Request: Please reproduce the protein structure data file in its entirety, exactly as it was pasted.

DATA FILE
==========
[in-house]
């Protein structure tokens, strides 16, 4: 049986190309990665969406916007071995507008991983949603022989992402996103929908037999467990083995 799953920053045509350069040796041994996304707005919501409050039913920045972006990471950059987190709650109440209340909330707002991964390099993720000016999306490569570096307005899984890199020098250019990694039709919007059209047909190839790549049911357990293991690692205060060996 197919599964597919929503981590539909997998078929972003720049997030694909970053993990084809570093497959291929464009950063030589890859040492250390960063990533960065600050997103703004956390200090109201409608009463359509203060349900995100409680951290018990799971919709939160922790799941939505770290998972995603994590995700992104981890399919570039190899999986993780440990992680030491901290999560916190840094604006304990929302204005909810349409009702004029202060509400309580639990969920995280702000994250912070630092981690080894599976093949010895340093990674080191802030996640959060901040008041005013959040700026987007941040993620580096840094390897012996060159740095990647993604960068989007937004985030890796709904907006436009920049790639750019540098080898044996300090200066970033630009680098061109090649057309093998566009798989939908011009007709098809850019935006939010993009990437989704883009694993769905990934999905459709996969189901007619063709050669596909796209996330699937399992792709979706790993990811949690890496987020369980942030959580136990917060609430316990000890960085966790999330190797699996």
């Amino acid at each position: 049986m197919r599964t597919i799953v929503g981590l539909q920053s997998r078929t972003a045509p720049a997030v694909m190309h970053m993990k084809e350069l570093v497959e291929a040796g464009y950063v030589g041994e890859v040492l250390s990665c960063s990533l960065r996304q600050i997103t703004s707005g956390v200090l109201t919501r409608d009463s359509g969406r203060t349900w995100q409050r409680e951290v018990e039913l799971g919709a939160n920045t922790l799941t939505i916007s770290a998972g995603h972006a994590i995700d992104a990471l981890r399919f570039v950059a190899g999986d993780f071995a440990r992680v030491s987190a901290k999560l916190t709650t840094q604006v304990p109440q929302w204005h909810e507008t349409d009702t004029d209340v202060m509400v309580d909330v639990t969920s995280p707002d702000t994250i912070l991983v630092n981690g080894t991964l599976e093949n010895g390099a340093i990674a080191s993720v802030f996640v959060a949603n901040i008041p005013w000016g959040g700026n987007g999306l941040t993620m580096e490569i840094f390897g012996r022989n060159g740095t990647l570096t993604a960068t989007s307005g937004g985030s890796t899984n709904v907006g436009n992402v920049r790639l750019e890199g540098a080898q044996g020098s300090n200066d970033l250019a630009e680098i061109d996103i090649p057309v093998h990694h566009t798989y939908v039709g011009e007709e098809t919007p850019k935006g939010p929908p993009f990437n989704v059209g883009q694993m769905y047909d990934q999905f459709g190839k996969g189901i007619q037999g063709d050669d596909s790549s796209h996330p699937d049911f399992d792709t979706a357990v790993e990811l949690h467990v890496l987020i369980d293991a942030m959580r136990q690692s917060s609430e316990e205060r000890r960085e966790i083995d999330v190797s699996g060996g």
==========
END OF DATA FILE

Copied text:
[in-house]
């Protein structure tokens, strides 16, 4: 049986190309990665969406916007071995507008991983949603022989992402996103929908037999467990083995 799953920053045509350069040796041994996304707005919501409050039913920045972006990471950059987190709650109440209340909330707002991964390099993720000016999306490569570096307005899984890199020098250019990694039709919007059209047909190839790549049911357990293991690692205060060996 197919599964597919929503981590539909997998078929972003720049997030694909970053993990084809570093497959291929464009950063030589890859040492250390960063990533960065600050997103703004956390200090109201409608009463359509203060349900995100409680951290018990799971919709939160922790799941939505770290998972995603994590995700992104981890399919570039190899999986993780440990992680030491901290999560916190840094604006304990929302204005909810349409009702004029202060509400309580639990969920995280702000994250912070630092981690080894599976093949010895340093990674080191802030996640959060901040008041005013959040700026987007941040993620580096840094390897012996060159740095990647993604960068989007937004985030890796709904907006436009920049790639750019540098080898044996300090200066970033630009680098061109090649057309093998566009798989939908011009007709098809850019935006939010993009990437989704883009694993769905990934999905459709996969189901007619063709050669596909796209996330699937399992792709979706790993990811949690890496987020369980942030959580136990917060609430316990000890960085966790999330190797699996």
């Amino acid at each position: 049986m197919r599964t597919i799953v929503g981590l539909q920053s997998r078929t972003a045509p720049a997030v694909m190309h970053m993990k084809e350069l570093v497959e291929a040796g464009y950063v030589g041994e890859v040492l250390s990665c960063s990533l960065r996304q600050i997103t703004s707005g956390v200090l109201t919501r409608d009463s359509g969406r203060t349900w995100q409050r409680e951290v018990e039913l799971g919709a939160n920045t922790l799941t939505i916007s770290a998972g995603h972006a994590i995700d992104a990471l981890r399919f570039v950059a190899g999986d993780f071995a440990r992680v030491s987190a901290k999560l916190t709650t840094q604006v304990p109440q929302w204005h909810e507008t349409d009702t004029d209340v202060m509400v309580d909330v639990t969920s995280p707002d702000t994250i912070l991983v630092n981690g080894t991964l599976e093949n010895g390099a340093i990674a080191s993720v802030f996640v959060a949603n901040i008041p005013w000016g959040g700026n987007g999306l941040t993620m580096e490569i840094f390897g012996r022989n060159g740095t990647l570096t993604a960068t989007s307005g937004g985030s890796t899984n709904v907006g436009n992402v920049r790639l750019e890199g540098a080898q044996g020098s300090n200066d970033l250019a630009e680098i061109d996103i090649p057309v093998h990694h566009t798989y939908v039709g011009e007709e098809t919007p850019k935006g939010p929908p993009f990437n989704v059209g883009q694993m769905y047909d990934q999905f459709g190839k996969g189901i007619q037999g063709d050669d596909s790549s796209h996330p699937d049911f399992d792709t979706a357990v790993e990811l949690h467990v890496l987020i369980d293991a942030m959580r136990q690692s917060s609430e316990e205060r000890r960085e966790i083995d999330v190797s699996g060996g």